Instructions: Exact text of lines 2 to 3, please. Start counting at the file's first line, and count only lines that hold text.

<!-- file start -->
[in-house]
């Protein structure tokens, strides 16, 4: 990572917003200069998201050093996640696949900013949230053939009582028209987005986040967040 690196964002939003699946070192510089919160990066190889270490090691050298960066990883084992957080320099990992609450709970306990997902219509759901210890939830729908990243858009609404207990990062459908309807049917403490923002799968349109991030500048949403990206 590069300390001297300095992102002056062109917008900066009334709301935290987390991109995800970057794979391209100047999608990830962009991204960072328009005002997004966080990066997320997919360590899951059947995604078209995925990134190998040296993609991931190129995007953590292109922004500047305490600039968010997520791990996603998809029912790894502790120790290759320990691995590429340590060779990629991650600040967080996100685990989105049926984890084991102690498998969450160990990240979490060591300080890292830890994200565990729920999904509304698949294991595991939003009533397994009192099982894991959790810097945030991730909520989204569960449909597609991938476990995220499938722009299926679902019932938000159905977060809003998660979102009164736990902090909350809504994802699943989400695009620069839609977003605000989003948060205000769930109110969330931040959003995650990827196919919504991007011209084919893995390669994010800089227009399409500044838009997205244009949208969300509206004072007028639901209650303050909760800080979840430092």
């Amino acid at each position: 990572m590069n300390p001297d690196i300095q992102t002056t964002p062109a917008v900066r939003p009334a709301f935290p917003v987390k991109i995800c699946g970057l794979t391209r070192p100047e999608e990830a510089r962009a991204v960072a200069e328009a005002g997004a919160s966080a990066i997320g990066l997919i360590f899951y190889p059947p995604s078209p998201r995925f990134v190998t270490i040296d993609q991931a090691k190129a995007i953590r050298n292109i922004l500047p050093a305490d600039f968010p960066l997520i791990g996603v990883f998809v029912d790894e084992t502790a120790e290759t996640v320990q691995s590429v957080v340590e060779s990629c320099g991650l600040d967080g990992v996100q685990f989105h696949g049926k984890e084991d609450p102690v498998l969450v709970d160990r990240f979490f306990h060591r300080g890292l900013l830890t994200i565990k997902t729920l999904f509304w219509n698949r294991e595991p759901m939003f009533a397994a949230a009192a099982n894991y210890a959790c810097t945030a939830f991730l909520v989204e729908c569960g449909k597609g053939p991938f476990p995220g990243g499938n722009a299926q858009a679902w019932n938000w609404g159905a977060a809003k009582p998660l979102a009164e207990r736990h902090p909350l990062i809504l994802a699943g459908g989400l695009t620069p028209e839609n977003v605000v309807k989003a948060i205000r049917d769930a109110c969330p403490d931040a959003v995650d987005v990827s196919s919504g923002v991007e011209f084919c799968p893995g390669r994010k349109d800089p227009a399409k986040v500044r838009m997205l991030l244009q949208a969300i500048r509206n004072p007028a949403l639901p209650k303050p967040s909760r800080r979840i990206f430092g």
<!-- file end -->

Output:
């Protein structure tokens, strides 16, 4: 990572917003200069998201050093996640696949900013949230053939009582028209987005986040967040 690196964002939003699946070192510089919160990066190889270490090691050298960066990883084992957080320099990992609450709970306990997902219509759901210890939830729908990243858009609404207990990062459908309807049917403490923002799968349109991030500048949403990206 590069300390001297300095992102002056062109917008900066009334709301935290987390991109995800970057794979391209100047999608990830962009991204960072328009005002997004966080990066997320997919360590899951059947995604078209995925990134190998040296993609991931190129995007953590292109922004500047305490600039968010997520791990996603998809029912790894502790120790290759320990691995590429340590060779990629991650600040967080996100685990989105049926984890084991102690498998969450160990990240979490060591300080890292830890994200565990729920999904509304698949294991595991939003009533397994009192099982894991959790810097945030991730909520989204569960449909597609991938476990995220499938722009299926679902019932938000159905977060809003998660979102009164736990902090909350809504994802699943989400695009620069839609977003605000989003948060205000769930109110969330931040959003995650990827196919919504991007011209084919893995390669994010800089227009399409500044838009997205244009949208969300509206004072007028639901209650303050909760800080979840430092």
């Amino acid at each position: 990572m590069n300390p001297d690196i300095q992102t002056t964002p062109a917008v900066r939003p009334a709301f935290p917003v987390k991109i995800c699946g970057l794979t391209r070192p100047e999608e990830a510089r962009a991204v960072a200069e328009a005002g997004a919160s966080a990066i997320g990066l997919i360590f899951y190889p059947p995604s078209p998201r995925f990134v190998t270490i040296d993609q991931a090691k190129a995007i953590r050298n292109i922004l500047p050093a305490d600039f968010p960066l997520i791990g996603v990883f998809v029912d790894e084992t502790a120790e290759t996640v320990q691995s590429v957080v340590e060779s990629c320099g991650l600040d967080g990992v996100q685990f989105h696949g049926k984890e084991d609450p102690v498998l969450v709970d160990r990240f979490f306990h060591r300080g890292l900013l830890t994200i565990k997902t729920l999904f509304w219509n698949r294991e595991p759901m939003f009533a397994a949230a009192a099982n894991y210890a959790c810097t945030a939830f991730l909520v989204e729908c569960g449909k597609g053939p991938f476990p995220g990243g499938n722009a299926q858009a679902w019932n938000w609404g159905a977060a809003k009582p998660l979102a009164e207990r736990h902090p909350l990062i809504l994802a699943g459908g989400l695009t620069p028209e839609n977003v605000v309807k989003a948060i205000r049917d769930a109110c969330p403490d931040a959003v995650d987005v990827s196919s919504g923002v991007e011209f084919c799968p893995g390669r994010k349109d800089p227009a399409k986040v500044r838009m997205l991030l244009q949208a969300i500048r509206n004072p007028a949403l639901p209650k303050p967040s909760r800080r979840i990206f430092g």